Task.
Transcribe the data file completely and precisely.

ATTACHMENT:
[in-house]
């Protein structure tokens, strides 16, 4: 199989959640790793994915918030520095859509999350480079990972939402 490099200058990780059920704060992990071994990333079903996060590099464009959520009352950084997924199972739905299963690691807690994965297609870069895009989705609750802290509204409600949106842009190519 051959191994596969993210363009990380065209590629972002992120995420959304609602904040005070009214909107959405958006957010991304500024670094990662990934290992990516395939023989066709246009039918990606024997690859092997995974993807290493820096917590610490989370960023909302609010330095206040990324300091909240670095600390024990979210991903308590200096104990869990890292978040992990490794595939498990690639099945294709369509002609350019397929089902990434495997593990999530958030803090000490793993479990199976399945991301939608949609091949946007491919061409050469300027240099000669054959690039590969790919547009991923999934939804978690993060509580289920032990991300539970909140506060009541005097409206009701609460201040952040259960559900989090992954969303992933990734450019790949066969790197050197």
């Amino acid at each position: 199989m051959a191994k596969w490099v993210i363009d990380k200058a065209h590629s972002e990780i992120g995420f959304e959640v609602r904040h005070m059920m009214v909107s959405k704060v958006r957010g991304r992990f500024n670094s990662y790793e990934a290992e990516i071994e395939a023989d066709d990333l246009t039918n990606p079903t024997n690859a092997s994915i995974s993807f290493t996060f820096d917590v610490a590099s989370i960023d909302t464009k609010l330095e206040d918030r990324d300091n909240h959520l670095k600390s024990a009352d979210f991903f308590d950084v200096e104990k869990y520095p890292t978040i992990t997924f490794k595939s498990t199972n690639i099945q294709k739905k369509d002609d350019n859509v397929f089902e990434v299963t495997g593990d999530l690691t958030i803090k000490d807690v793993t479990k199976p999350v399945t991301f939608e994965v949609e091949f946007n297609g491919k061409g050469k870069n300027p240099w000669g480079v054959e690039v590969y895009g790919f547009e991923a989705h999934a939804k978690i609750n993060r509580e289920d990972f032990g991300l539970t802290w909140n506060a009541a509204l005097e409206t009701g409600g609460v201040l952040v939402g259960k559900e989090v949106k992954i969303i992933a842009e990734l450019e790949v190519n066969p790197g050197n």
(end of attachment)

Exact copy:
[in-house]
């Protein structure tokens, strides 16, 4: 199989959640790793994915918030520095859509999350480079990972939402 490099200058990780059920704060992990071994990333079903996060590099464009959520009352950084997924199972739905299963690691807690994965297609870069895009989705609750802290509204409600949106842009190519 051959191994596969993210363009990380065209590629972002992120995420959304609602904040005070009214909107959405958006957010991304500024670094990662990934290992990516395939023989066709246009039918990606024997690859092997995974993807290493820096917590610490989370960023909302609010330095206040990324300091909240670095600390024990979210991903308590200096104990869990890292978040992990490794595939498990690639099945294709369509002609350019397929089902990434495997593990999530958030803090000490793993479990199976399945991301939608949609091949946007491919061409050469300027240099000669054959690039590969790919547009991923999934939804978690993060509580289920032990991300539970909140506060009541005097409206009701609460201040952040259960559900989090992954969303992933990734450019790949066969790197050197």
């Amino acid at each position: 199989m051959a191994k596969w490099v993210i363009d990380k200058a065209h590629s972002e990780i992120g995420f959304e959640v609602r904040h005070m059920m009214v909107s959405k704060v958006r957010g991304r992990f500024n670094s990662y790793e990934a290992e990516i071994e395939a023989d066709d990333l246009t039918n990606p079903t024997n690859a092997s994915i995974s993807f290493t996060f820096d917590v610490a590099s989370i960023d909302t464009k609010l330095e206040d918030r990324d300091n909240h959520l670095k600390s024990a009352d979210f991903f308590d950084v200096e104990k869990y520095p890292t978040i992990t997924f490794k595939s498990t199972n690639i099945q294709k739905k369509d002609d350019n859509v397929f089902e990434v299963t495997g593990d999530l690691t958030i803090k000490d807690v793993t479990k199976p999350v399945t991301f939608e994965v949609e091949f946007n297609g491919k061409g050469k870069n300027p240099w000669g480079v054959e690039v590969y895009g790919f547009e991923a989705h999934a939804k978690i609750n993060r509580e289920d990972f032990g991300l539970t802290w909140n506060a009541a509204l005097e409206t009701g409600g609460v201040l952040v939402g259960k559900e989090v949106k992954i969303i992933a842009e990734l450019e790949v190519n066969p790197g050197n």